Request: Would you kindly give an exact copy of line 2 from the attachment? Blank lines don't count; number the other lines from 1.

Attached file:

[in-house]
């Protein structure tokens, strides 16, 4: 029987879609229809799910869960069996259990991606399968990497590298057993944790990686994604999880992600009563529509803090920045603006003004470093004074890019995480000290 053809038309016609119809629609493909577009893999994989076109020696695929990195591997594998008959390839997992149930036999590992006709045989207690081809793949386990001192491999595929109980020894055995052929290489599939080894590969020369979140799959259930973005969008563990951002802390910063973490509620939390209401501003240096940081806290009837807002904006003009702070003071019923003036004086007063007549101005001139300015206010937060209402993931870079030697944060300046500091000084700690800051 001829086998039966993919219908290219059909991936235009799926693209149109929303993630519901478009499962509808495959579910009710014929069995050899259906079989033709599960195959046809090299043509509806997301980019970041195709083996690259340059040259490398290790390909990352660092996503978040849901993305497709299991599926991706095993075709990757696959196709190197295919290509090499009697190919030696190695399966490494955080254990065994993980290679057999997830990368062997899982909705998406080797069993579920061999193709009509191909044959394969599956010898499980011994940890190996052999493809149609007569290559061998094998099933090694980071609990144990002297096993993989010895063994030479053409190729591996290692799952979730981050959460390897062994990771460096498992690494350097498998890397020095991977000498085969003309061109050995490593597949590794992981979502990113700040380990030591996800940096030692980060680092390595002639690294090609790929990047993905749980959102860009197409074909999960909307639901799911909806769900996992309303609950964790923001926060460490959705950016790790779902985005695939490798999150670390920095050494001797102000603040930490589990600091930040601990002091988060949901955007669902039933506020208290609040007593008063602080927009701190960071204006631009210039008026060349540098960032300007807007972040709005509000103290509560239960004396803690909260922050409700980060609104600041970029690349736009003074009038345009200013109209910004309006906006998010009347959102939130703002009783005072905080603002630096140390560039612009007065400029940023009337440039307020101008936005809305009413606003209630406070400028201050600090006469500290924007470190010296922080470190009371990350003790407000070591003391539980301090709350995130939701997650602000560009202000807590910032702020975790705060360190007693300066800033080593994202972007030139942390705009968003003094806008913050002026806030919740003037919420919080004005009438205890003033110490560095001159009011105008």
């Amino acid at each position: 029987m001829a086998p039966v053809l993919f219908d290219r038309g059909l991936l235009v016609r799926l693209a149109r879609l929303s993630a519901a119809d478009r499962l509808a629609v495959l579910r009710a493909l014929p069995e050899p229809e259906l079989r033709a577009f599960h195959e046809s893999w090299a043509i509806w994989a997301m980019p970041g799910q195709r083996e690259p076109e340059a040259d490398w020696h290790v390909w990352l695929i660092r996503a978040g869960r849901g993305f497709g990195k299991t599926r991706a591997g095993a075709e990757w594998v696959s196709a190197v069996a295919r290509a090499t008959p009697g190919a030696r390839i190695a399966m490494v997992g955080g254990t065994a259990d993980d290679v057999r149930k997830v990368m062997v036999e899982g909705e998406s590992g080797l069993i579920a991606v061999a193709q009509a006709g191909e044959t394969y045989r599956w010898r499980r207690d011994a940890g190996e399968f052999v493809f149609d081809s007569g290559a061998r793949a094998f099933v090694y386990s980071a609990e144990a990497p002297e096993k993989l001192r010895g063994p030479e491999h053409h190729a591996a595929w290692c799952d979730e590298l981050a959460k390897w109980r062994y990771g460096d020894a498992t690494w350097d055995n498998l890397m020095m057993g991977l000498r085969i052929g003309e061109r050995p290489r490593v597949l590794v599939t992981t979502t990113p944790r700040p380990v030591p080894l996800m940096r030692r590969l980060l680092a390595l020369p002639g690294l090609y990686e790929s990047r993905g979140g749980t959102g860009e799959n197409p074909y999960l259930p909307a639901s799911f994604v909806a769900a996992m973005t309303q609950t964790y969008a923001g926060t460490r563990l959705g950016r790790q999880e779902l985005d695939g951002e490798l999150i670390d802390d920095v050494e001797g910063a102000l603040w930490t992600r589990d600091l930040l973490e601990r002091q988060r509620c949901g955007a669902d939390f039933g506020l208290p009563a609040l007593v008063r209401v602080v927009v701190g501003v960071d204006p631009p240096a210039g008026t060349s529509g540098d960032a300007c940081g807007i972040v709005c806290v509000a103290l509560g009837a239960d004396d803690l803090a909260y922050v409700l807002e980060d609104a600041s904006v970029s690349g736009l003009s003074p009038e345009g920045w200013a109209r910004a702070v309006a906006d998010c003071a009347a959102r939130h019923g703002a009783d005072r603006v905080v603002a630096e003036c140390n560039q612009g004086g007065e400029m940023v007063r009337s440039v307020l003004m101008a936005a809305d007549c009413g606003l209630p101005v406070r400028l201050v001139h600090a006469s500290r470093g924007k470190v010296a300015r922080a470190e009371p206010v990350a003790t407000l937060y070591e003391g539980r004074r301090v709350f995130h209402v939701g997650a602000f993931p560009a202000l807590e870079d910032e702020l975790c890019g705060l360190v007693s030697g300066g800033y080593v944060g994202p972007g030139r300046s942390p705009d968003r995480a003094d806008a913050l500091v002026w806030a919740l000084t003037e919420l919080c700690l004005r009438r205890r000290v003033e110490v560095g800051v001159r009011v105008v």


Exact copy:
């Protein structure tokens, strides 16, 4: 029987879609229809799910869960069996259990991606399968990497590298057993944790990686994604999880992600009563529509803090920045603006003004470093004074890019995480000290 053809038309016609119809629609493909577009893999994989076109020696695929990195591997594998008959390839997992149930036999590992006709045989207690081809793949386990001192491999595929109980020894055995052929290489599939080894590969020369979140799959259930973005969008563990951002802390910063973490509620939390209401501003240096940081806290009837807002904006003009702070003071019923003036004086007063007549101005001139300015206010937060209402993931870079030697944060300046500091000084700690800051 001829086998039966993919219908290219059909991936235009799926693209149109929303993630519901478009499962509808495959579910009710014929069995050899259906079989033709599960195959046809090299043509509806997301980019970041195709083996690259340059040259490398290790390909990352660092996503978040849901993305497709299991599926991706095993075709990757696959196709190197295919290509090499009697190919030696190695399966490494955080254990065994993980290679057999997830990368062997899982909705998406080797069993579920061999193709009509191909044959394969599956010898499980011994940890190996052999493809149609007569290559061998094998099933090694980071609990144990002297096993993989010895063994030479053409190729591996290692799952979730981050959460390897062994990771460096498992690494350097498998890397020095991977000498085969003309061109050995490593597949590794992981979502990113700040380990030591996800940096030692980060680092390595002639690294090609790929990047993905749980959102860009197409074909999960909307639901799911909806769900996992309303609950964790923001926060460490959705950016790790779902985005695939490798999150670390920095050494001797102000603040930490589990600091930040601990002091988060949901955007669902039933506020208290609040007593008063602080927009701190960071204006631009210039008026060349540098960032300007807007972040709005509000103290509560239960004396803690909260922050409700980060609104600041970029690349736009003074009038345009200013109209910004309006906006998010009347959102939130703002009783005072905080603002630096140390560039612009007065400029940023009337440039307020101008936005809305009413606003209630406070400028201050600090006469500290924007470190010296922080470190009371990350003790407000070591003391539980301090709350995130939701997650602000560009202000807590910032702020975790705060360190007693300066800033080593994202972007030139942390705009968003003094806008913050002026806030919740003037919420919080004005009438205890003033110490560095001159009011105008």